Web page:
AOL’s In2TV is showing a ton of vintage Warner Bros. TV shows, and CBS is showing on-demand episodes of Survivor. And while I give them all my heartiest golf clap for their efforts, it still seems to me that they’ve only stuck their collective big toes in the waters and are afraid to take the cannonball dive into the lake.

It’s obvious to anyone that the future of video is distribution via some form of the Internet. It’s not just traditional TV advertising that’s dying; it’s TV itself. It‘s not just about ratings and statistics. Video distributed over the Internet is interactive, engaging, and on-demand. While the Internet pipes aren’t yet big enough to warrant direct streaming of HD-quality TV shows, TV networks should at least be preparing for the day when their primary business of broadcasting content over the airwaves becomes pushed aside by the distribution of content over IP.

With today’s online advertising technology, it should be possible to serve appropriate video ad segments according to a person’s viewing habits, how they found the video in the first place, where they are located, and what content is contained in the show. Advertising over the air, or even via cable is too static. All you can do with them is estimate the number of viewers by a score determined by a third-party rating service. In other words, a targeted video advertisement delivered via IP is worth more per second than a 30-second spot delivered to a broad, un-targeted audience via TV.

There’s also been the move to sell downloaded TV episodes as premium content.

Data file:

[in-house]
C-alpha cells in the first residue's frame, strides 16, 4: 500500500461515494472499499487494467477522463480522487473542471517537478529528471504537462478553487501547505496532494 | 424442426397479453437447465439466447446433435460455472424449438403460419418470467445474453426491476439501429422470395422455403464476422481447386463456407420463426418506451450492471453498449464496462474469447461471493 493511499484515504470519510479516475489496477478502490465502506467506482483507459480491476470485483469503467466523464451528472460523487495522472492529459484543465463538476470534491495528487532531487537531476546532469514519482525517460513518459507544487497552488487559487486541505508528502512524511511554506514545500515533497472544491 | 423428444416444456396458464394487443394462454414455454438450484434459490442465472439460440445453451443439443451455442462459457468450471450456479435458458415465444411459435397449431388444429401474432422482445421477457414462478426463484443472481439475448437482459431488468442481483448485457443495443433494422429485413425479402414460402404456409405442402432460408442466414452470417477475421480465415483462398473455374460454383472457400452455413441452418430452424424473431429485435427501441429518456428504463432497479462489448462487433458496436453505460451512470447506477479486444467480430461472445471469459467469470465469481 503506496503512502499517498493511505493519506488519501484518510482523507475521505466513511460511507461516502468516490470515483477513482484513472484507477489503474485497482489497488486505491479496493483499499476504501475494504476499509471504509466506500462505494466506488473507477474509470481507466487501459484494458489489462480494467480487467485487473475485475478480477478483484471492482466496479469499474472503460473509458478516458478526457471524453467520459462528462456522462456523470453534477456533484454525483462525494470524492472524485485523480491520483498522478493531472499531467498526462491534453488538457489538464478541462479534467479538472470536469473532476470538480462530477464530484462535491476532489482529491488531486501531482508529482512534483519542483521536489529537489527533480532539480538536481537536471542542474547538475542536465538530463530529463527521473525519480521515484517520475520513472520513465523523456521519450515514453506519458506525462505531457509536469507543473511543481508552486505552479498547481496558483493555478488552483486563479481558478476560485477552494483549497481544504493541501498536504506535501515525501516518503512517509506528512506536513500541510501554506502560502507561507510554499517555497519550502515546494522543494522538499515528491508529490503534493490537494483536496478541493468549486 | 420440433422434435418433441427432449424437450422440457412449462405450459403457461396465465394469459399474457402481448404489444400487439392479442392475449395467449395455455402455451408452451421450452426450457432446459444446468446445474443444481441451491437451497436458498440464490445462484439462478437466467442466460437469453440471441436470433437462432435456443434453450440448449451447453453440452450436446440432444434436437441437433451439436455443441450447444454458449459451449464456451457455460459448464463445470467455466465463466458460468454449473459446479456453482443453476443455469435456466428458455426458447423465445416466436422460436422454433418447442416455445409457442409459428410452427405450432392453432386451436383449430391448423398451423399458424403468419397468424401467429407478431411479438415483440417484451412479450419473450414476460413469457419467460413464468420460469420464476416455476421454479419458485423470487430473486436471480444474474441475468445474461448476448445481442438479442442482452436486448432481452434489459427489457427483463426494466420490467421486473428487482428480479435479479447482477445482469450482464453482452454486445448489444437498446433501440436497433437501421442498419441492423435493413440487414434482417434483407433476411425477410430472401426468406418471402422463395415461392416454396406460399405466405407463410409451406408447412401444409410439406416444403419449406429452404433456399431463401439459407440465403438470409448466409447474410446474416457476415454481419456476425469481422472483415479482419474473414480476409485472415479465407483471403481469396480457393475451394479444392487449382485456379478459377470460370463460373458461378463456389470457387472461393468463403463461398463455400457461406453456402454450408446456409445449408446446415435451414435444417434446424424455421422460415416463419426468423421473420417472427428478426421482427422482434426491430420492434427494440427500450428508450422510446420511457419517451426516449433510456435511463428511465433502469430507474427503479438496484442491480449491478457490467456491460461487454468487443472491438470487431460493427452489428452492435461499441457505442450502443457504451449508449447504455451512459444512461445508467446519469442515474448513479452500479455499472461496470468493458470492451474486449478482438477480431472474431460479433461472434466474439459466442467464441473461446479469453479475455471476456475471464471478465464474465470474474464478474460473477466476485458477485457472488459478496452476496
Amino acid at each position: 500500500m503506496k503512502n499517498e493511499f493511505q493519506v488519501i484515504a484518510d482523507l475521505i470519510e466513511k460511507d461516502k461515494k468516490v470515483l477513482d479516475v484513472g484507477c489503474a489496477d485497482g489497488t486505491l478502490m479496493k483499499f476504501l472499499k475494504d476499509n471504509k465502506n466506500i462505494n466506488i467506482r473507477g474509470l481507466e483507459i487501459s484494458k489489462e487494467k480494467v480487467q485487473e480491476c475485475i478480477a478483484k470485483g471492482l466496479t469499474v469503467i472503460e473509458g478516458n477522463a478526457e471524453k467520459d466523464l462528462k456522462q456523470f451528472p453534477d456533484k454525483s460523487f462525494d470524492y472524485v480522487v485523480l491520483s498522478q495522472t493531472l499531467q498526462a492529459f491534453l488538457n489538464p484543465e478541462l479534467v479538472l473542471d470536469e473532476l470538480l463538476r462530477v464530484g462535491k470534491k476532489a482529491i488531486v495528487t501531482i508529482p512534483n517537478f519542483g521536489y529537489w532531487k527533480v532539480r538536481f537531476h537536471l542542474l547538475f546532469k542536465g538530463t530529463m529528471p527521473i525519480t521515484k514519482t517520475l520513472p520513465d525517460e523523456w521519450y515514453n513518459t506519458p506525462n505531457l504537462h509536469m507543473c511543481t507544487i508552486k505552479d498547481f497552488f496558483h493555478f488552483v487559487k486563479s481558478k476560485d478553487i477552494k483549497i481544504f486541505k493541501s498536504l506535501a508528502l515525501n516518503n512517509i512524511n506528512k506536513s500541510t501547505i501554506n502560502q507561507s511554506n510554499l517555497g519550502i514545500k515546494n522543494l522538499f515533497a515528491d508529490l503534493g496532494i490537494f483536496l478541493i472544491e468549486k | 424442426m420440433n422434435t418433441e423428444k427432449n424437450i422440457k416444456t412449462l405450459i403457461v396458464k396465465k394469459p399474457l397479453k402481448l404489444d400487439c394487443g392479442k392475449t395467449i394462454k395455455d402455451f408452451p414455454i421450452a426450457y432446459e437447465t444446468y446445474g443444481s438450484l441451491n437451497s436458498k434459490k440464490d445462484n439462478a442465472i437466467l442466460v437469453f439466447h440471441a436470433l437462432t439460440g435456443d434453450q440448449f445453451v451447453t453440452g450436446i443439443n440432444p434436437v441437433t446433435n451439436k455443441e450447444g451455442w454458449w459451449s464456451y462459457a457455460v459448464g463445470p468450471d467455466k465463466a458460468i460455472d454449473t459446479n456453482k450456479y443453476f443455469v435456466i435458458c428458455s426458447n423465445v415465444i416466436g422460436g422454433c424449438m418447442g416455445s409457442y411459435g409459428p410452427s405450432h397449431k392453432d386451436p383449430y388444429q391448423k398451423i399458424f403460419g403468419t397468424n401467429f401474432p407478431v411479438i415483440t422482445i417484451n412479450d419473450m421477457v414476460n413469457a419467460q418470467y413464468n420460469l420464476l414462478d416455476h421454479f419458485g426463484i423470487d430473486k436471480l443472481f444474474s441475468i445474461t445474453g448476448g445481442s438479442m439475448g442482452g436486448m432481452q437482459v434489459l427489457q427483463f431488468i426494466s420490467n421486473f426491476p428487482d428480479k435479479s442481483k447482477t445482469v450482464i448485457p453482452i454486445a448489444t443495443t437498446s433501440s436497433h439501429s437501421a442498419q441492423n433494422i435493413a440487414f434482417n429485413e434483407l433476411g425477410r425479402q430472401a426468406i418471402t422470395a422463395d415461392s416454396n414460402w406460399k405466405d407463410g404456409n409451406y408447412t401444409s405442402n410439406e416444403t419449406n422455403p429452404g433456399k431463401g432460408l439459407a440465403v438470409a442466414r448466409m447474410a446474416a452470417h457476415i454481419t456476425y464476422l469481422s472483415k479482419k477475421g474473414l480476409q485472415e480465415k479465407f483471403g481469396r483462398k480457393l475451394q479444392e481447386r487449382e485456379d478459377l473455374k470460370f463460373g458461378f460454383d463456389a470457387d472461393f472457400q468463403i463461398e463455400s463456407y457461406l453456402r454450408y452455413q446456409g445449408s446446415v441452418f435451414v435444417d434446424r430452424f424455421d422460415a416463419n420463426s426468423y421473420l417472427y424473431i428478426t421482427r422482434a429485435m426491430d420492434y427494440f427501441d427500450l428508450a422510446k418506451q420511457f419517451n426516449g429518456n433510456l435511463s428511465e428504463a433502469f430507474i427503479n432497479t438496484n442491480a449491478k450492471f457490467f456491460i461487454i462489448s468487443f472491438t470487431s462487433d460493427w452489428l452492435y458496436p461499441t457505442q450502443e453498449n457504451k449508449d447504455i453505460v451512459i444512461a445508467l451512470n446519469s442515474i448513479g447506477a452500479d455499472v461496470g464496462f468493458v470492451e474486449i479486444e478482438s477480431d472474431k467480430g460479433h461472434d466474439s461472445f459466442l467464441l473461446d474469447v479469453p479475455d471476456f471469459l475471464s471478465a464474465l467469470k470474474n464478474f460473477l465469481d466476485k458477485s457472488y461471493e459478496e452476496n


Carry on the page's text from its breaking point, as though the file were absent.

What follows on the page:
Nearly all of the major networks are selling shows on iTunes. But seriously, how many people are going to pay $1.99 for an episode of Welcome Back, Kotter? EDITOR'S NOTE: THE SCARY PART IS, PROBABLY QUITE A FEW. It makes much more sense to distribute older content for free, and incorporate some sort of contextual video advertising system.

Most of the newer video content that TV networks are distributing online appears after the initial TV release. This May Disney will release Lost, Desperate Housewives, Alias, and Commander in Chief available online a day after their initial TV broadcast. I presume they’re trying to avoid pulling viewers away from their TV sets, thus reducing ratings and lowering TV ad revenue. It’s an acceptable transition strategy, since TV is their primary business, but any delay longer than a week or so not only means the loss of potentially valuable online ad revenue, but it also encourages piracy.

People want to watch their favorite shows as soon as they’re released. The longer the delay between the release of a show on TV and the release of a show online, the greater the window of opportunity for would-be video pirates to re-purpose the TV content and make it available online themselves.